One of the hallmarks of high-performing teams is collaboration. Conflict and drama make great stories, but great collaboration leads to enduring successes. Often the behind-the-scenes stories are better than the original.

Behind the Scenes

ca. 2001 --- Rowers Rowing Boat --- Image by © Royalty-Free/CorbisThink of Gilbert and Sullivan, Lewis and Clark, Lennon and McCartney. And there are lesser known teams: Leonardo DaVinci and Machiavelli, Henry Ford and Thomas Edison. Here is an interesting link to an article by Matt Alesevich, “The Most Badass Teams You’ve Never Heard Of.”

Most successful collaborative efforts are not two-person teams, but teams composed of individuals with diverse backgrounds and perspectives. When working together, these teams will usually outperform any individual.

Lost At Sea

When first developing a team, we’ll often perform an introductory exercise, “Lost at Sea.” An abbreviated version of the story goes like this:

You are on a ship at sea. After fire breaks, your ship starts sinking; you are lost at sea. Your location is unclear, but you are at least one thousand miles away from the nearest land.

You have one life raft and oars. You are given a list of fifteen additional items to rank in order of their importance to survival. You rank them first by yourself, then as a team.

Unless there is a seasoned sailor in the room (yes, I actually had a licensed mariner in one of my sessions), the team will almost always outperform each of the individuals.

Teams Work

I have done this exercise with hundreds of individuals. Again, the team almost always outperforms the individual. I did, however, have one bona fide failure and it taught me an invaluable lesson.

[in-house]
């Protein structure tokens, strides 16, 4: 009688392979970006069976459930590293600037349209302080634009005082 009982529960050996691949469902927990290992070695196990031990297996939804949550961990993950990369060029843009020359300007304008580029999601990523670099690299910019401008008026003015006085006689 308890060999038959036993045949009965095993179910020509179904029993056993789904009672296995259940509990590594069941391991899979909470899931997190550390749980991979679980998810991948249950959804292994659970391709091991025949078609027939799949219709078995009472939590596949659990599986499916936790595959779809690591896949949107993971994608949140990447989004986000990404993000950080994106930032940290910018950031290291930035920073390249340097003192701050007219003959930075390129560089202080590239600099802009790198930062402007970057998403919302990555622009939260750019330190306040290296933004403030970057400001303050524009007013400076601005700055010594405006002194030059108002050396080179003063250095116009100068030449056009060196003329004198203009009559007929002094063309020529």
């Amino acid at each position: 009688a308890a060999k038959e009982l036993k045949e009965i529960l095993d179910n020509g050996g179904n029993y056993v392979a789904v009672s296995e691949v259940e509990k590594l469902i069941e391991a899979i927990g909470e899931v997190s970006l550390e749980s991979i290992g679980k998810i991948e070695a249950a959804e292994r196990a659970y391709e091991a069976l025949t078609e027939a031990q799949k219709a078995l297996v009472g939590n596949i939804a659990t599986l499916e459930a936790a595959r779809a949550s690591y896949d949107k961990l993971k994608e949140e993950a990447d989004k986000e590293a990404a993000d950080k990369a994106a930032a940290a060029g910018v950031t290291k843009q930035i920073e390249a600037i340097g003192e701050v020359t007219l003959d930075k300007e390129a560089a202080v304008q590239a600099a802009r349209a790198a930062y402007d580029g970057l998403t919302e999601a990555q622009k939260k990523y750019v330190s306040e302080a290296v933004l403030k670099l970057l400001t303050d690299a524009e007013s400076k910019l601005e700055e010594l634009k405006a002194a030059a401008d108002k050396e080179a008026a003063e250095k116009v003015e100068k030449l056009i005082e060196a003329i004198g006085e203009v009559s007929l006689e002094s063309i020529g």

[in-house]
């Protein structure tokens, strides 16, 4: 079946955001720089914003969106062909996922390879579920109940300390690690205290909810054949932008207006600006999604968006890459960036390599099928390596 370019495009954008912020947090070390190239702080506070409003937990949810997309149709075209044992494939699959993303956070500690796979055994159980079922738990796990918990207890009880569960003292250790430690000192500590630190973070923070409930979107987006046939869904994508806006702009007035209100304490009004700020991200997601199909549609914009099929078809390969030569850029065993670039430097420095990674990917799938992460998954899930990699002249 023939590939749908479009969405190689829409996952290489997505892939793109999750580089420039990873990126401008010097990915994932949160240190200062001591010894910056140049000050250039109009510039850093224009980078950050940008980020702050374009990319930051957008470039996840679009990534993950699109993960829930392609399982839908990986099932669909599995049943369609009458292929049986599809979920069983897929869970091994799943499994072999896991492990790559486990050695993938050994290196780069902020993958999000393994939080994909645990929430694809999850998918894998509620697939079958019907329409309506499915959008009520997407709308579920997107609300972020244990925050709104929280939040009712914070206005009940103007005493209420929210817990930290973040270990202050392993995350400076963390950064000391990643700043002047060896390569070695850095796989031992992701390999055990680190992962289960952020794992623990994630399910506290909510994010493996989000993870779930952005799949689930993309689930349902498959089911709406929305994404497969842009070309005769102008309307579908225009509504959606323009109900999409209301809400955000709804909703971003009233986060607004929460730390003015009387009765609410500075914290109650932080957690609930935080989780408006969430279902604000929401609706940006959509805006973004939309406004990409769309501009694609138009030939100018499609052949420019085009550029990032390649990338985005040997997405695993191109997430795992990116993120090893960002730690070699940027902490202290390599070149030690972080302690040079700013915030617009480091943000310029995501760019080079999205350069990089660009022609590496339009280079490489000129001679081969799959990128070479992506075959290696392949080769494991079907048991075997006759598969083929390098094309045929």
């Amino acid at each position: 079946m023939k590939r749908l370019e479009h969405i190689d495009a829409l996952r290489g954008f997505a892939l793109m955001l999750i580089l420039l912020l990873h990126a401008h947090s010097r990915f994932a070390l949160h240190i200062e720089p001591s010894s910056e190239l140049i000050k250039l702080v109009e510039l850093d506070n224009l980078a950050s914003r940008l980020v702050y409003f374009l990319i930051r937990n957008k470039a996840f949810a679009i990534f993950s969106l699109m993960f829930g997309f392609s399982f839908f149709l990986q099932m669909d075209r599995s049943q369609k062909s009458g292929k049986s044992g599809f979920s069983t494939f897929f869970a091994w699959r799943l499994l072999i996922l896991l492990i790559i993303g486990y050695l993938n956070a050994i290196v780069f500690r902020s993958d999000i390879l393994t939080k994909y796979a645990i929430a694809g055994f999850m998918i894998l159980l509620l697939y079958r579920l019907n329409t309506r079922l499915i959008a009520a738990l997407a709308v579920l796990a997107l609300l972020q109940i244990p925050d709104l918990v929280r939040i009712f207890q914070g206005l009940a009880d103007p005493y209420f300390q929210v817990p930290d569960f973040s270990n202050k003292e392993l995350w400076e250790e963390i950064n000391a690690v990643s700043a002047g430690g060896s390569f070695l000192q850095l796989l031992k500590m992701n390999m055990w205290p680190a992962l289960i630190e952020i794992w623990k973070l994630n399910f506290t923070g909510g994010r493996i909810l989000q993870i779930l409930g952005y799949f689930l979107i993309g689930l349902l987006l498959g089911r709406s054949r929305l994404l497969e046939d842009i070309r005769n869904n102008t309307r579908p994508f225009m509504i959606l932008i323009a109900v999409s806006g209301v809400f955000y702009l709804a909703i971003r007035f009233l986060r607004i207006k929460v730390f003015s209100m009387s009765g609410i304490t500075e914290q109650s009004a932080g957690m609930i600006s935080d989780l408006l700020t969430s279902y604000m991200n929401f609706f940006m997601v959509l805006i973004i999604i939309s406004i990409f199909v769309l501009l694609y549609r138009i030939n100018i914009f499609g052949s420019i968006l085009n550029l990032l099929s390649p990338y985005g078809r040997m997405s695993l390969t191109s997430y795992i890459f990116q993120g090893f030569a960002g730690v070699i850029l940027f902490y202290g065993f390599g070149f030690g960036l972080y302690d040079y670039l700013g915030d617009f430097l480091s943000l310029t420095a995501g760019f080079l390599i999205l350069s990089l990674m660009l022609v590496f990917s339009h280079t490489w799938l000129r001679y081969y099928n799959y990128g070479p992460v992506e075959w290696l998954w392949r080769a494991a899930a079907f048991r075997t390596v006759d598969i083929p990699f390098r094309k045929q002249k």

We had completed all the individual ranking, created a short introduction to the distinction between consensus-driven decision-making versus other styles of decision-making, and the teams were about halfway to finishing their team exercise, when a new team member walked in – late.

Except…

He had completely missed the individual exercise and plopped himself into one of the six teams working on the team ranking. Wanting to make up for his embarrassingly late appearance, he worked feverishly with his team to get the items ranked correctly.

Within fifteen minutes, he had completely hijacked the team, rearranged all of their rankings, and lowered their final score by fifty percent. It amazed me how, despite the best of intentions, one person can take a whole ship off course.

I have subsequently seen this same scenario repeated multiple times, mostly by management.  Which only goes to show you…Sometimes no management is better than any management.

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